As St. Michael’s students rush to finish final papers, cram for exams, throw clothes into suitcases, and hit the road home, the quiet campus is left behind .
Whether by train, bus, plane, or automobile, most students make the journey home for the holidays and take some time to unwind. But what about the students who live halfway across the world and do not have the resources to make the overseas trek?
Living the quiet life on campus
Junior Mohammad Angawi is an international student who hails from Saudi Arabia . Before this past summer, it had been about two-and-a-half years since he had returned home to visit family and friends, Angawi says.
With a 13 ½ hour flight and extremely expensive traveling prices, the trip is not worth it for the three-week break, Angawi says.
The past few years, Angawi has had family in the area, “so it wasn’t really lonely, even though the whole campus was empty,” he says.
This year, Angawi lives off-campus with his sister, who is a student at the Community College of Vermont.
Junior Mohammad Angawi, also from Saudi Arabia, misses not only family and friends, but also the temperate climate of his country.
(Photo by Cailey McDermott)
“What I miss most about home is the food,” Angawi says. “Alliot food sucks. I miss my friends, family, and my city, too.”
In addition to the food, the warm climate of his city is greatly missed as well, he says.
“The first year I was here, it was really pretty to see the snow,” Angawi says, “But now I see it and I get disgusted; I hate snow and the cold.”
Angawi, like many other international students, does not celebrate Christmas. The biggest holiday in Saudi Arabia is Eid Alfetar, which is a big feast day that is celebrated the day after Ramadan, he says.
However, when Dec. 25 arrives, some international students will gather together to cook a meal and party, Angawi says.
“But for me, I don’t really feel like it’s a celebration,” he says. “ It’s just like another normal day. ”
Aside from group dinners, the international students who remain on campus get together to go to the movies, play video games, and have parties. Nevertheless, it's oftentimes boring, Angawi says.
When everybody has left campus, it is “quiet, dark and cold,” Angawi says. “Noise, that’s what I miss most.”
Keeping busy when friends aren’t around
Junior Bassam Albin Hamad, an international student also from Saudi Arabia, will be spending his third winter break on campus, he says.
With over 24 immediate family members back home and none in the area, it can get quite lonely here, Albin Hamad says.
“I’ll keep busy with school work ,” Albin Hamad says.
When everybody has left campus, it is
“quiet, dark and cold.
Noise, that's what
I miss the most.”
- Mohammad Angawi,
He also will keep busy with a class on Muay Thai, a martial art that is similar to kickboxing.
In addition to Muay Thai, Albin Hamad is considering studying Japanese during the break because he is currently taking some Japanese language courses, he says.
Albin Hamad lives in the suites where he has access to his own kitchen for cooking.
“I’m not a good chef, but I can make eggs,” he says.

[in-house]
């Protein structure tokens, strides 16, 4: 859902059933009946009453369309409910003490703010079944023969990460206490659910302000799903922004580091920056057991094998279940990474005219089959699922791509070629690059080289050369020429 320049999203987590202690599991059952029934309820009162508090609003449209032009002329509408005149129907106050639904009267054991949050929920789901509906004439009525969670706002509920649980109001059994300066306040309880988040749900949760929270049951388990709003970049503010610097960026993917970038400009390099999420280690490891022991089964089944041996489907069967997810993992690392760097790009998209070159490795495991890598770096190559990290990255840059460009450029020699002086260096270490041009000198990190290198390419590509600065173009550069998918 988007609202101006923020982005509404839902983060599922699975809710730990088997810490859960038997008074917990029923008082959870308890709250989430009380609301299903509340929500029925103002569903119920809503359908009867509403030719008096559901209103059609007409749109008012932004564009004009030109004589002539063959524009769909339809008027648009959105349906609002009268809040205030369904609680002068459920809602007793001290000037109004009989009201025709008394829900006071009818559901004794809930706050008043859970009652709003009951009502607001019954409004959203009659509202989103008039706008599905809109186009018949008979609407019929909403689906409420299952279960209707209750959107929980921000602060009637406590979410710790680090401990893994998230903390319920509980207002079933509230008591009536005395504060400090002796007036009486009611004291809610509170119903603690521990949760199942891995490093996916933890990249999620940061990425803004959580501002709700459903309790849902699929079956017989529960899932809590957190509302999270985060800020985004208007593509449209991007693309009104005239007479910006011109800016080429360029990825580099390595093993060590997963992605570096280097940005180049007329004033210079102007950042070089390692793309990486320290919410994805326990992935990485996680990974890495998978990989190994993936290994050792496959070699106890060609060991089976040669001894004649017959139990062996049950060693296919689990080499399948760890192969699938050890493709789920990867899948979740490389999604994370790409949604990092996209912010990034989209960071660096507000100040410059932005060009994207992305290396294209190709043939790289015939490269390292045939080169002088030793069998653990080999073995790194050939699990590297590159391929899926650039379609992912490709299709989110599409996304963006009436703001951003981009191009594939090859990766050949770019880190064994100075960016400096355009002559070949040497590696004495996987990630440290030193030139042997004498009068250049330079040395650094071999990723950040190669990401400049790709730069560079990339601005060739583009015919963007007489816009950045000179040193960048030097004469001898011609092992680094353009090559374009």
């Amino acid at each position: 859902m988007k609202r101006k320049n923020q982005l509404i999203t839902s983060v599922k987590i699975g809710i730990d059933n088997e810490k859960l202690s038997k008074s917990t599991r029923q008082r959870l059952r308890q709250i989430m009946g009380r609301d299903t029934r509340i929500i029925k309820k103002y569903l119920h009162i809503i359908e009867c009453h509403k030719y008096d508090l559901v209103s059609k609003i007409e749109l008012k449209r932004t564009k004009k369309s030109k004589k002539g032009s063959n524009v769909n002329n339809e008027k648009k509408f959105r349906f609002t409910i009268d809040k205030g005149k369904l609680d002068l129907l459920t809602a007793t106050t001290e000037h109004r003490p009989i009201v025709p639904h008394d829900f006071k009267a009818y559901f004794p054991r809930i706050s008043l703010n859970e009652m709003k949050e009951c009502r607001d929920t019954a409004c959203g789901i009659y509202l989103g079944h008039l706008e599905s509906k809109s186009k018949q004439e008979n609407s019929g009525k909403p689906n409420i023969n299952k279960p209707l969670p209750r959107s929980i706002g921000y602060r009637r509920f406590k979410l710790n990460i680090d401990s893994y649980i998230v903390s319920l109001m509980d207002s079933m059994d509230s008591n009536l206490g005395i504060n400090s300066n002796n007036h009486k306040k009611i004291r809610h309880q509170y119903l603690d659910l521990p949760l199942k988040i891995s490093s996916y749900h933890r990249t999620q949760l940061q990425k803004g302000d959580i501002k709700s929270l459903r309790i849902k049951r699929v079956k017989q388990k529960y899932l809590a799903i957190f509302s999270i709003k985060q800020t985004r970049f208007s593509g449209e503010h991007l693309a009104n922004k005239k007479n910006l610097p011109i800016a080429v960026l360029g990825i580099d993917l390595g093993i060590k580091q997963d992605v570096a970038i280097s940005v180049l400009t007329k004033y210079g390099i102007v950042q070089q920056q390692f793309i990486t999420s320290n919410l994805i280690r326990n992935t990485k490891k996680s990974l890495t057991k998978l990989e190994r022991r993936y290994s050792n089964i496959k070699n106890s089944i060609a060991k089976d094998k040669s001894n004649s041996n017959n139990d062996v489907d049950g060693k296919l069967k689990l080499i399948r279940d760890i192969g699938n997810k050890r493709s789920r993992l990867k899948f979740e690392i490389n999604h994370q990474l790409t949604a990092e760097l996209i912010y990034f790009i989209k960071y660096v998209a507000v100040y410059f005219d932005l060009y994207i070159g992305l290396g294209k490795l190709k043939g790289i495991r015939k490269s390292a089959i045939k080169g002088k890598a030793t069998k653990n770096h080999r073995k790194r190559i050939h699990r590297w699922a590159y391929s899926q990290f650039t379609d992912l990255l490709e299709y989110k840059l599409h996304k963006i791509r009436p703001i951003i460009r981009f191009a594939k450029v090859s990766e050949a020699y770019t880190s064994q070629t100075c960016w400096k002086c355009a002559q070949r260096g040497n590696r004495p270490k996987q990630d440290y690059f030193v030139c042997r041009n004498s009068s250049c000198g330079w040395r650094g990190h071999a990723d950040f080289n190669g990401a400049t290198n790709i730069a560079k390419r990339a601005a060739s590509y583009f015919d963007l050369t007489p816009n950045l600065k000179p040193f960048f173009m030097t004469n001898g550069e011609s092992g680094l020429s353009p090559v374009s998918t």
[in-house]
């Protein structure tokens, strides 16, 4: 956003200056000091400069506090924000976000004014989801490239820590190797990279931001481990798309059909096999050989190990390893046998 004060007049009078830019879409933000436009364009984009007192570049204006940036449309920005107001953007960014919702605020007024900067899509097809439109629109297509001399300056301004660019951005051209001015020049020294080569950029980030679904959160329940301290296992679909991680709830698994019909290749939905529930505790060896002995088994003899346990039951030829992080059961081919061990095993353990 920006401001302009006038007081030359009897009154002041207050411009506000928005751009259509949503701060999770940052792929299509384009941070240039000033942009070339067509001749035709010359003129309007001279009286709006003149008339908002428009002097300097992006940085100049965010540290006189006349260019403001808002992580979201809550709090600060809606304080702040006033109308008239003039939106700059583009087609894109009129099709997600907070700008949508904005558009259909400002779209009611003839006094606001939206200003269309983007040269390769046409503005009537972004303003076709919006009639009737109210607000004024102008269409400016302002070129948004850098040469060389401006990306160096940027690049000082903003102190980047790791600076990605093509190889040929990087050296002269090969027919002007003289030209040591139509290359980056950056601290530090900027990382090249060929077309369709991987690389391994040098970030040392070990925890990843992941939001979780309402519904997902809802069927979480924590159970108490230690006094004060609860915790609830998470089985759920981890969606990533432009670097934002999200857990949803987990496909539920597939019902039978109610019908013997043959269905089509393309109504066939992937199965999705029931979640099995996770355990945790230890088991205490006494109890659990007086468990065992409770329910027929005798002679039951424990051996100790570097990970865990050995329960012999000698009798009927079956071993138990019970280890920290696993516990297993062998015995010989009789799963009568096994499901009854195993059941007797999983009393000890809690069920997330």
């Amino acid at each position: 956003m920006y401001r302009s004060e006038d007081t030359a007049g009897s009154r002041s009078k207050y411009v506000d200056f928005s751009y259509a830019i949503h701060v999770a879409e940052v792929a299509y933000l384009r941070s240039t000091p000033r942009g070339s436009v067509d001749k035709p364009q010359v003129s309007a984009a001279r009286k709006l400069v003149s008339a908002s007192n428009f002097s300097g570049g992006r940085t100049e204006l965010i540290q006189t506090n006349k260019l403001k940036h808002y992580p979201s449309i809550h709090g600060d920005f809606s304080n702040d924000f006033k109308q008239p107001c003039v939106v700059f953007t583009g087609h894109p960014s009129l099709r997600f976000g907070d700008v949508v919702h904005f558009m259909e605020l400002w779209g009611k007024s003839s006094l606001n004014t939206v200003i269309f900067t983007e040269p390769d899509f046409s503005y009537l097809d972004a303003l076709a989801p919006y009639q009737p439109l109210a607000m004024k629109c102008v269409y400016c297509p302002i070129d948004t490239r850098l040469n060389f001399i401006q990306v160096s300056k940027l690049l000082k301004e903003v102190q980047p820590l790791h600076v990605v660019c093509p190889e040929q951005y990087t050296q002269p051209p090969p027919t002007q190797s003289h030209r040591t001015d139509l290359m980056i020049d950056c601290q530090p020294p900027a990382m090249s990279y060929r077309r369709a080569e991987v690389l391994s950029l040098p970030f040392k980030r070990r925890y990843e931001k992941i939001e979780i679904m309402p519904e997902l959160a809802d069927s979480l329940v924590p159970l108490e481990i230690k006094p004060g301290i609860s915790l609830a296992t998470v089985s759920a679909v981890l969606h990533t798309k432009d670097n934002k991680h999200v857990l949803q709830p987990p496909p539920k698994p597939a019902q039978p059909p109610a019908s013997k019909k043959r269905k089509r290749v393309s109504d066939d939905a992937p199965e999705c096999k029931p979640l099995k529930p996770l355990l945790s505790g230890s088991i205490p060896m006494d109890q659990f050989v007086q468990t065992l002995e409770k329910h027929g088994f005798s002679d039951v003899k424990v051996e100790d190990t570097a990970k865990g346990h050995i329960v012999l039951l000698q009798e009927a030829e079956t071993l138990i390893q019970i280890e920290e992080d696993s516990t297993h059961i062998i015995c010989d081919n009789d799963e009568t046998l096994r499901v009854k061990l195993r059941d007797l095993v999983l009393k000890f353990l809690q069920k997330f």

Like Angawi, food is what Albin Hamad misses most about his life in Saudi Arabia.
“It’s different; it’s healthier,” he says, “There is less fried food and more baked, with lots of vegetables and fruits.”
Albin Hamad is considering celebrating the New Year by traveling to either Boston or New York.
“I went to Boston last year and it was fun,” he says, “There were more fireworks than New York.”
However, traveling can only last for a few days because Albin Hamad wants to be back for when the students return to school, he says. After a couple of weeks without his friends close by, it will be nice to have them home, he says.
Providing comfort and a feeling of home
Rick Gamache, associate professor of Applied Linguistics, has been the academic adviser to international students for 30 years. He has always considered his relationship with the students to be “a good one,” he says.
“St. Michael’s becomes their home, so we try any way we can to help the students adjust to being in the United States,” Gamache says. “We want to help them feel comfortable and happy.”
Although the campus will be almost completely empty within the next few weeks, it is currently alive with Christmas decorations. This is all part of their cultural experience, Gamache says.
“Christmas is celebrated in lots of non-Christian countries, not so much as a religious holiday, but as more of a commercial holiday,” he says.
Associate professor Rick Gamache is both an academic adviser and friend to St. Michael's international students.
This winter break, there will only be about 10 to 15 international students remaining on campus, Gamache says.
Although there are no food services available on campus, the majority of students live in the suites where they are provided with a kitchen to cook, he says.
Throughout the break, most of the offices remain open and a number of professors are available in case of an emergency, Gamache says.
“I know that the international students appreciate being able to stay,” Gamache says. “If they can’t go home, or can’t stay here, what do they do?”
Staying on campus provides students with a home base, as many of them have traveling plans of their own, Gamache says.
“Quite honestly, it provides for an opportunity that many schools don’t,” Gamache says. “ St. Michael’s goes above and beyond.”